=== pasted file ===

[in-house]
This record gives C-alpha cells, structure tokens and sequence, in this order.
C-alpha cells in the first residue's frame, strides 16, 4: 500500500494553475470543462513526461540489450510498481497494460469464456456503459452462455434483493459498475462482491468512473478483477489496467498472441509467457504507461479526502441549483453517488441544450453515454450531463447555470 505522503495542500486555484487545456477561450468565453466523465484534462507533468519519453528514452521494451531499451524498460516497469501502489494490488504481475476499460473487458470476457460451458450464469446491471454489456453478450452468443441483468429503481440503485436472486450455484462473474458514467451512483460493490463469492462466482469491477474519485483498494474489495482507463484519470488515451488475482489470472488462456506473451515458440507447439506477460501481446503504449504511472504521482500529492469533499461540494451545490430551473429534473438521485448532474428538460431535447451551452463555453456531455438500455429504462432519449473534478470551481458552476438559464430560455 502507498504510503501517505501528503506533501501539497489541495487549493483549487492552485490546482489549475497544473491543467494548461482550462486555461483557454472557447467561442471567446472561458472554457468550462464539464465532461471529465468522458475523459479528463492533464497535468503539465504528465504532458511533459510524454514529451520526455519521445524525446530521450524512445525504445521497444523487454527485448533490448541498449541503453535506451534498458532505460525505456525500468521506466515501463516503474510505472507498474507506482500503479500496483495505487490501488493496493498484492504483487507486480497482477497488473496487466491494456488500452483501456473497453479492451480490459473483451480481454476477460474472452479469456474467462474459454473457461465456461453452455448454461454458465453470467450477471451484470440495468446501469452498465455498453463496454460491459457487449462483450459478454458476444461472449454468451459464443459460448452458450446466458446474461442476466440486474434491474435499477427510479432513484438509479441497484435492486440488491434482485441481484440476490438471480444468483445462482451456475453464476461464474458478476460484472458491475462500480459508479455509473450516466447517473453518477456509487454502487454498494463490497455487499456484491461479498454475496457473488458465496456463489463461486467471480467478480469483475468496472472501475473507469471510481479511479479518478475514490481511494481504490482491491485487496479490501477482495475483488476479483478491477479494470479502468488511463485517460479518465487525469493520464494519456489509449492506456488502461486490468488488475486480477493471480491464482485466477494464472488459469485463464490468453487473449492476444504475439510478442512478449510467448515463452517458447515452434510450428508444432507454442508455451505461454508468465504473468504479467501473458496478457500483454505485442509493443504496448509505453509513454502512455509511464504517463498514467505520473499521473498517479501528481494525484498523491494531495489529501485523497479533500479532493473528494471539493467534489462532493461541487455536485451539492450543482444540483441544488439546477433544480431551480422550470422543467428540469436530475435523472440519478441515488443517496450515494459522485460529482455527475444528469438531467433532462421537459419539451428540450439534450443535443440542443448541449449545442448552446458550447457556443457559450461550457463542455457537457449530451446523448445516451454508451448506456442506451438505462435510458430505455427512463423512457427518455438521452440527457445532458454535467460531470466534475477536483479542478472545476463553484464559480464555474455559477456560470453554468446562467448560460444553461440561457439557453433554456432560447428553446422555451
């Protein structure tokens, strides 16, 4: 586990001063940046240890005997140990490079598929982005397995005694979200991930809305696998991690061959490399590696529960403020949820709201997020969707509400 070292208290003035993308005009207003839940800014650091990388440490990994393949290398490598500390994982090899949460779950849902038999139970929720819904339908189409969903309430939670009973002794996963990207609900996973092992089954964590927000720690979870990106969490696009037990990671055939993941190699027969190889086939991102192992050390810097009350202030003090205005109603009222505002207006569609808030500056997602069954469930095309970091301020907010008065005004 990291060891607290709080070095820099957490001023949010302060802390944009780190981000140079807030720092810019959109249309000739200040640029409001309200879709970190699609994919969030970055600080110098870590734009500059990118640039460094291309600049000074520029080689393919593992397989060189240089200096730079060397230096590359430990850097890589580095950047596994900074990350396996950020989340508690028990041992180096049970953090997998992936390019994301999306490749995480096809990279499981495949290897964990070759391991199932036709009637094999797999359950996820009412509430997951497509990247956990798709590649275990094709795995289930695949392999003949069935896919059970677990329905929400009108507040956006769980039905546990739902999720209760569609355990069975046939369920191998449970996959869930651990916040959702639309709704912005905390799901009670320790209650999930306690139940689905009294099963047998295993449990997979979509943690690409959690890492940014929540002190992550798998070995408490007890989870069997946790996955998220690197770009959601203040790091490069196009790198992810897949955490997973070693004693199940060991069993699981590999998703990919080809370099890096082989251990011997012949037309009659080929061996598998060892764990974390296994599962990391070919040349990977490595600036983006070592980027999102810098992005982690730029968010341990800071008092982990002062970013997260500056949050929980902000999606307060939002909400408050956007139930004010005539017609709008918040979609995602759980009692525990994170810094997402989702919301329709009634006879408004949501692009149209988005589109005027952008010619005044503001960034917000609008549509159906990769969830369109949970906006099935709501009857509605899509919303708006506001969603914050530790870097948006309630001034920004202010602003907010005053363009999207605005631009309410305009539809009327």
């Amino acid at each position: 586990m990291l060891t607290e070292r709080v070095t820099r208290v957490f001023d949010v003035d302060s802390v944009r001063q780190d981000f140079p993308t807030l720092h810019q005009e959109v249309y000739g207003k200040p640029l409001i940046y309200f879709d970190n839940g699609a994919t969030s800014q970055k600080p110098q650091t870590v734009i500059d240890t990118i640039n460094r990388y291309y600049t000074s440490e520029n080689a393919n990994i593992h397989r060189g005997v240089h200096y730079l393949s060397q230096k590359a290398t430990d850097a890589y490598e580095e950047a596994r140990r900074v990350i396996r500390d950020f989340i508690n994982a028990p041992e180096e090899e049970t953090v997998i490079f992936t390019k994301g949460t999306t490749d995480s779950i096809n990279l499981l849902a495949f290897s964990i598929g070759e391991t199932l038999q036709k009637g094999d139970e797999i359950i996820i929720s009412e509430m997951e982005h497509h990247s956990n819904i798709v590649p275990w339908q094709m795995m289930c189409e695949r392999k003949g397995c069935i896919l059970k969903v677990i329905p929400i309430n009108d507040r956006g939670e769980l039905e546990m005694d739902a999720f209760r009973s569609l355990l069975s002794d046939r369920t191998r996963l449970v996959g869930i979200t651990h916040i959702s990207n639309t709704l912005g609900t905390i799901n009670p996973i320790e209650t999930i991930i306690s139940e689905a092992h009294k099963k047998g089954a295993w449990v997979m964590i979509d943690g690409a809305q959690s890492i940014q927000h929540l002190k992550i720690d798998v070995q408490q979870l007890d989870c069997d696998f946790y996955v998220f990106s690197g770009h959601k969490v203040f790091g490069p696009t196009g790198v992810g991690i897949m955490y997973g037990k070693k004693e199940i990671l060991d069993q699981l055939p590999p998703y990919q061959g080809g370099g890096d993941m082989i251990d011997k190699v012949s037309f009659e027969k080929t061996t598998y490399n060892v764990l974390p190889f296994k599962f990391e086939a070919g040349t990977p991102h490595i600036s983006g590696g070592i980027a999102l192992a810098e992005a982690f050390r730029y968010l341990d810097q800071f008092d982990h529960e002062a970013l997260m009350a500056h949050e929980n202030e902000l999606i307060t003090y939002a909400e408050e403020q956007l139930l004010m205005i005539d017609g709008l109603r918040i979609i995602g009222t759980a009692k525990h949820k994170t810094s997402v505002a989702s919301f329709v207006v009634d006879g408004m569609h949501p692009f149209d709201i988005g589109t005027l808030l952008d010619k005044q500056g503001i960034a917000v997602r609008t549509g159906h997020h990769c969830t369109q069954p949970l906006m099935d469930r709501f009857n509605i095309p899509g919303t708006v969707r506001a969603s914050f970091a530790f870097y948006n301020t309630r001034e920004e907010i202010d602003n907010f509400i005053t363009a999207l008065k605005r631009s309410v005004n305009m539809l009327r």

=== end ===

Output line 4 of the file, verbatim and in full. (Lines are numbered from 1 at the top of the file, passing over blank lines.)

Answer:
């Protein structure tokens, strides 16, 4: 586990001063940046240890005997140990490079598929982005397995005694979200991930809305696998991690061959490399590696529960403020949820709201997020969707509400 070292208290003035993308005009207003839940800014650091990388440490990994393949290398490598500390994982090899949460779950849902038999139970929720819904339908189409969903309430939670009973002794996963990207609900996973092992089954964590927000720690979870990106969490696009037990990671055939993941190699027969190889086939991102192992050390810097009350202030003090205005109603009222505002207006569609808030500056997602069954469930095309970091301020907010008065005004 990291060891607290709080070095820099957490001023949010302060802390944009780190981000140079807030720092810019959109249309000739200040640029409001309200879709970190699609994919969030970055600080110098870590734009500059990118640039460094291309600049000074520029080689393919593992397989060189240089200096730079060397230096590359430990850097890589580095950047596994900074990350396996950020989340508690028990041992180096049970953090997998992936390019994301999306490749995480096809990279499981495949290897964990070759391991199932036709009637094999797999359950996820009412509430997951497509990247956990798709590649275990094709795995289930695949392999003949069935896919059970677990329905929400009108507040956006769980039905546990739902999720209760569609355990069975046939369920191998449970996959869930651990916040959702639309709704912005905390799901009670320790209650999930306690139940689905009294099963047998295993449990997979979509943690690409959690890492940014929540002190992550798998070995408490007890989870069997946790996955998220690197770009959601203040790091490069196009790198992810897949955490997973070693004693199940060991069993699981590999998703990919080809370099890096082989251990011997012949037309009659080929061996598998060892764990974390296994599962990391070919040349990977490595600036983006070592980027999102810098992005982690730029968010341990800071008092982990002062970013997260500056949050929980902000999606307060939002909400408050956007139930004010005539017609709008918040979609995602759980009692525990994170810094997402989702919301329709009634006879408004949501692009149209988005589109005027952008010619005044503001960034917000609008549509159906990769969830369109949970906006099935709501009857509605899509919303708006506001969603914050530790870097948006309630001034920004202010602003907010005053363009999207605005631009309410305009539809009327």